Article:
Ignore the title. It’s an exaggeration of sorts. It’s an exaggeration in that I wouldn’t say it to someone but thoughts of the same effect have crossed my mind when talking to someone who is not part of the art world.
Since the yBas in the 1990s triggered a boom in public interest of the fine art world, it has given a voice to the general masses in which was once a very exclusive and elitist section of culture. This is NOT a bad thing. This is fantastic. Art should be for everyone, everyone should have a voice and an opinion. Whether that person does research and reading into the art world, keeps abreast with current news and trends and gains a knowledge and understanding of the context and history surrounding artists and works or just stands on the sidelines shouting “advice” in a similar way to how I shout at the television when watching football, is up to the individual.
One thing I thought coming to art school would help me with is handling the typical argument of “Joe-I don’t get modern art-Bloggs”. That argument being, “is that art? I could do that. A four year old could do that!” You know the score. “An unmade bed? I’ve got one lying around at home, is that art?” NO IT ISN’T!
The counter argument is simple, taking Tracey Emin’s “My Bed” as an example. Her’s is art because she thought about taking that bed into the context of a gallery space. She took it into the art world, with a concept behind it. The concept in this case being deeply personal. She was taking a step back and looking at her lifestyle, then baring the most personal of her possessions and affectations for all to view and judge, allowing the bed to tell its own story. It highlights the imperfections and insecurities of the artist.
Your bed however, Mr. Bloggs, isn’t art because you didn’t think of it. You’ve thought of it now having seen Emin’s bed.
There was a BBC series last year called “School of Saatchi”. It was essentially an art world X-factor, starring Emin and eternal suck-up Matthew Collings as well as some other art world non-entities as “the panel”. There were also a group of contesants, a mixture of annoyingly cocky, arrogant, eccentric, idiotic and slimey. There were at least a couple of contesants who seemed genuinely talented and had interesting ideas and concepts driving their work. The whole premise of the series was to impress the panel of Saatchi’s minions and to ultimately get Saatchi to purchase or show a contestant’s work. It was annoyingly entertaining in the way that style of programme always is. It was infuriating to watch, but you couldn’t stop.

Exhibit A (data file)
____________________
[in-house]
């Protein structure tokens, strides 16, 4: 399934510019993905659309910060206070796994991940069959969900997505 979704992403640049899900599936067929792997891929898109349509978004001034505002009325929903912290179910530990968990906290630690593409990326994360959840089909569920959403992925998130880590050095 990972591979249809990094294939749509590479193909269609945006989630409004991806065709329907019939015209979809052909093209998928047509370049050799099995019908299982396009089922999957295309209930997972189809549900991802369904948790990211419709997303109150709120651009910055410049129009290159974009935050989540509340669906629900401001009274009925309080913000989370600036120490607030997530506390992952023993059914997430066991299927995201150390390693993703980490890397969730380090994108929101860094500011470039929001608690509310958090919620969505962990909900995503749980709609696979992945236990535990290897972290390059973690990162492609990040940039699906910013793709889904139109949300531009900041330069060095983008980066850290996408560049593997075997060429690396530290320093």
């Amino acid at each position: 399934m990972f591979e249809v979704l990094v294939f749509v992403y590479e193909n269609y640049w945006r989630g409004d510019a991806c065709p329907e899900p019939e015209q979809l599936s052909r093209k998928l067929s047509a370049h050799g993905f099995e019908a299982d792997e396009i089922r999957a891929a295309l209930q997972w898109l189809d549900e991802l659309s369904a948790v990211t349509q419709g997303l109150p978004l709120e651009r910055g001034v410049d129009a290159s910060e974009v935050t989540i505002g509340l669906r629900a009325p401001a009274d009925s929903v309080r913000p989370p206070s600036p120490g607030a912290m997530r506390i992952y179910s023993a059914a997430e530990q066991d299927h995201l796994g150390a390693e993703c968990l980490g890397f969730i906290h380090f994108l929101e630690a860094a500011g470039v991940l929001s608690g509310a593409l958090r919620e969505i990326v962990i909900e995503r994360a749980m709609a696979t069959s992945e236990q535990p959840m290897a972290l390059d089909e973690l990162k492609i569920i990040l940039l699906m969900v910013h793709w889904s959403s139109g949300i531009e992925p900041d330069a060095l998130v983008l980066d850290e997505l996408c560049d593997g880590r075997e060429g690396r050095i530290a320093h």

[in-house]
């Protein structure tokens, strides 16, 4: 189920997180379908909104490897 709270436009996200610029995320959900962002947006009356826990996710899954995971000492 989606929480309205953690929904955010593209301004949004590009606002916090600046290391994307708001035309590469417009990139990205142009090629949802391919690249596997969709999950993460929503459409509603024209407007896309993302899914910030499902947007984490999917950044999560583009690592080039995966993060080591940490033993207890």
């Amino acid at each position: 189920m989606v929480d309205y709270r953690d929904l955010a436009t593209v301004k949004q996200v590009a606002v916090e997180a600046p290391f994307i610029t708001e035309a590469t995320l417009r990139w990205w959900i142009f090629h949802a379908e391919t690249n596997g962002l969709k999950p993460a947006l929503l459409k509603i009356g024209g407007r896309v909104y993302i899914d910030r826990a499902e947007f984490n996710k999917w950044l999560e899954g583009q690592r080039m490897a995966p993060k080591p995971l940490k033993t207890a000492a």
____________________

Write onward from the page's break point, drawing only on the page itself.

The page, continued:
My main problem with is was that it showed a group of artists who were not representative of the art world, who were making deliberately controversial work to impress Saatchi. Airing to the masses, this did not portray contemporary art in a good light.
How can we argue about the values of true art when rubbish like that is put on a pedestal as examples of contemporary British art?
The next stage of Mr. Bloggs’ argument is; “Okay, I can’t do the bed, how about if I make something new? What if I put my toaster on top of my TV? Is that art?”
Yes Mr. Bloggs, if you can justify your concept behind it and take it into an artistic context (not necessarily a gallery), it is art.
This is the line we must walk, however painful. It must also be highlighted that there is a difference between what is art and what is good art. The individual (and not just monetary) value of a piece is another argument altogether!
What adds to my infuriation with this argument is that it was won nearly a century ago. Marcel Duchamp and the Dadaists showed that art wasn’t just paintings and sculpture and that other objects, such as Duchamp’s readymades, could be art when taken into that context. Manzoni did a similar thing later on with much of his work.
Another dimension to this argument is the one surrounding the economics of art. This is often hard to justify and being honest, I don’t always like to, especially in the current economic climate, I believe money needs to be spent wisely. The way I do try to justify it though, is by grouping artists with professional athletes such as footballers and with Hollywood movie stars. People will always pick holes in this and there’s only so much you can do to argue the point. I tend not to.
What does annoy me is the exaggeration or ignorance when it comes to the real value of individual pieces of work. I talked to someone this week who was appalled at the thought that spin paintings made by Damien Hirst and David Dimbleby on the BBCs “Seven Ages of Britain” would sell for “a million each”, for what was thirty seconds of easy work. I’d highly doubt whether these pieces would ever sell, I think Hirst would probably give them to Dimbleby otherwise they would have been destroyed. It’s the belief that artists have a license to sell anything they touch for millions. Yes the prices are high, especially when it comes to the likes of Hirst et al but Mr. Bloggs does have a tendency to exaggerate the prices of individual pieces.
It’s a difficult position to be in, having to justify the work of others in an effort to protect the integrity of what you do. It seems though, that it’s a position we, in the art world, look unlikely to escape from anytime soon.
I looked at every other word when writing that and wondered, “is that a word?” It’s obviously been a while since I’ve written anything of importance.